Israeli warplanes attacked guerrilla targets in south Lebanon Monday, the second day of intensifying hostilities on the last active Arab-Israeli war front, security sources said.

Two fighter bombers fired at least two missiles on the northeastern edge of Israel's self-declared security zone at midday, said the sources, speaking on condition of anonymity.Thick black smoke could be seen billowing from the hills and ravines from miles away, the sources said.

Two jets returned 40 minutes later to fire two more missiles at the same area, which is often used by Iranian-backed guerrillas to infiltrate into the Israeli border enclave, the sources said.

The raids, the sixth and seventh this year, came several hours after Hezbollah guerrillas attacked an outpost of Israel's surrogate militia, the South Lebanon Army.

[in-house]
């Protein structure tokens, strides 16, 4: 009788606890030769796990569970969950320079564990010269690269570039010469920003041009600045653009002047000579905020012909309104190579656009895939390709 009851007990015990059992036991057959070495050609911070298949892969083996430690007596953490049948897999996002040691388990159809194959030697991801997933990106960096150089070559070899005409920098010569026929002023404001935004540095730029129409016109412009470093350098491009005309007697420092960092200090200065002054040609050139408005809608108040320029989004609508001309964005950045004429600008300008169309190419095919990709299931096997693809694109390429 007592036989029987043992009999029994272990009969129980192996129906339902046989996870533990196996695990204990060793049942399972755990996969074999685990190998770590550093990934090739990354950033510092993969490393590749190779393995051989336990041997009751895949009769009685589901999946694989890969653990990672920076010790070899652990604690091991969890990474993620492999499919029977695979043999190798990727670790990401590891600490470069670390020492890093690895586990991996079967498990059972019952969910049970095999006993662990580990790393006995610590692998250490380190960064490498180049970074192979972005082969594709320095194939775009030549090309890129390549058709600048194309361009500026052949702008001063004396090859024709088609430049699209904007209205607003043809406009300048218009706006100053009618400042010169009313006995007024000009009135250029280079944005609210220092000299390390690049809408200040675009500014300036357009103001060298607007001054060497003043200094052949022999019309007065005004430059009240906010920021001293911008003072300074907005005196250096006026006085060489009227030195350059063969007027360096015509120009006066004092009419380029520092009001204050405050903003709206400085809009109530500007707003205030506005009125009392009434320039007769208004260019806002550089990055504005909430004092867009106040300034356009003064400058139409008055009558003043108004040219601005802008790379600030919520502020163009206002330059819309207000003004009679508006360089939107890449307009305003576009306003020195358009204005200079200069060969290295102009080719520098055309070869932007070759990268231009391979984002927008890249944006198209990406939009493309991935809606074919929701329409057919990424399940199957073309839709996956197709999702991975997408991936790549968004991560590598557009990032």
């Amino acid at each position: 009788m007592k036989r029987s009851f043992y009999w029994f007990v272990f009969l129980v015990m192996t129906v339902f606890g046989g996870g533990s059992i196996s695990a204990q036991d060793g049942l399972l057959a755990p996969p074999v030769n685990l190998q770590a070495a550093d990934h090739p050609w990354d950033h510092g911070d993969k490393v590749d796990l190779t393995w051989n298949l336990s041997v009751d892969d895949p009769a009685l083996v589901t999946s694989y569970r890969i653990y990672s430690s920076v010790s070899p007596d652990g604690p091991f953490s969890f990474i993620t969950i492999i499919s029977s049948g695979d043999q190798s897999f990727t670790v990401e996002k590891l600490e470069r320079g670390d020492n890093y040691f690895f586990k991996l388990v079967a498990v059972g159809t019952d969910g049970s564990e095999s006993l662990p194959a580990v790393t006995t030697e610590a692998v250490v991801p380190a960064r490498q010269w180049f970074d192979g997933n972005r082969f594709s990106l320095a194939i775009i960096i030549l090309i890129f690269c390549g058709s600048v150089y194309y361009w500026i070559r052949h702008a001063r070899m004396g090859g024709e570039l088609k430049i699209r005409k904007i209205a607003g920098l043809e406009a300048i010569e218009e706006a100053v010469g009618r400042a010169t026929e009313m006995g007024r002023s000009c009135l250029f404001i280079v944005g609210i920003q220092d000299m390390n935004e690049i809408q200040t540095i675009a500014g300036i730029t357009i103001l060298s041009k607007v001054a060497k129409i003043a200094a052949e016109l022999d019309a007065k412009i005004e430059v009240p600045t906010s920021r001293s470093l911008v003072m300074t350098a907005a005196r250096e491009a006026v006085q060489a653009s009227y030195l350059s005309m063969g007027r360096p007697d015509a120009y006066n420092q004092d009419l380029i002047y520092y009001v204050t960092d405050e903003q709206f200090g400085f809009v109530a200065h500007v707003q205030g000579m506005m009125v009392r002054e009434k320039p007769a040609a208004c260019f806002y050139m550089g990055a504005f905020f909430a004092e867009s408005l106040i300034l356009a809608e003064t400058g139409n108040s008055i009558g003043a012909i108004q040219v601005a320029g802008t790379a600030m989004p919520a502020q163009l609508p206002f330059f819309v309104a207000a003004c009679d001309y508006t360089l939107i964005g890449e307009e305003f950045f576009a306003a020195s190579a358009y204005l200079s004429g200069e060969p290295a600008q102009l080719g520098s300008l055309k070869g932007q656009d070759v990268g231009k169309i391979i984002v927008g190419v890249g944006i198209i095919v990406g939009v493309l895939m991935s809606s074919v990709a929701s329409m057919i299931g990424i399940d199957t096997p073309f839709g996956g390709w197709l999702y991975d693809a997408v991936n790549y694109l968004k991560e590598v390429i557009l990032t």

There was no immediate word of casualties.

The escalating violence raised the specter of a major showdown that could further slow down the U.S.-sponsored Middle East peace process.

In the heaviest clashes this year, Hezbollah guerrillas launched simultaneous, pre-dawn onslaughts on 12 Israeli and militia outposts Sunday.

Israeli warplanes struck back with three air raids and artillery attacks on suspected Hezbollah hideouts.

Five people were killed and five wounded in air and ground fighting along a 40-mile front.

In Monday's attack, Hezbollah guerrillas took responsibility for raking a militia outpost with machine-gun fire, rocket-propelled grenades and Katyusha missiles.

Security sources said Israeli and militia forces struck back at Shiite Muslim villages facing the Sojod outpost in the central sector of the enclave with 155 mm howitzer and tank cannon fire.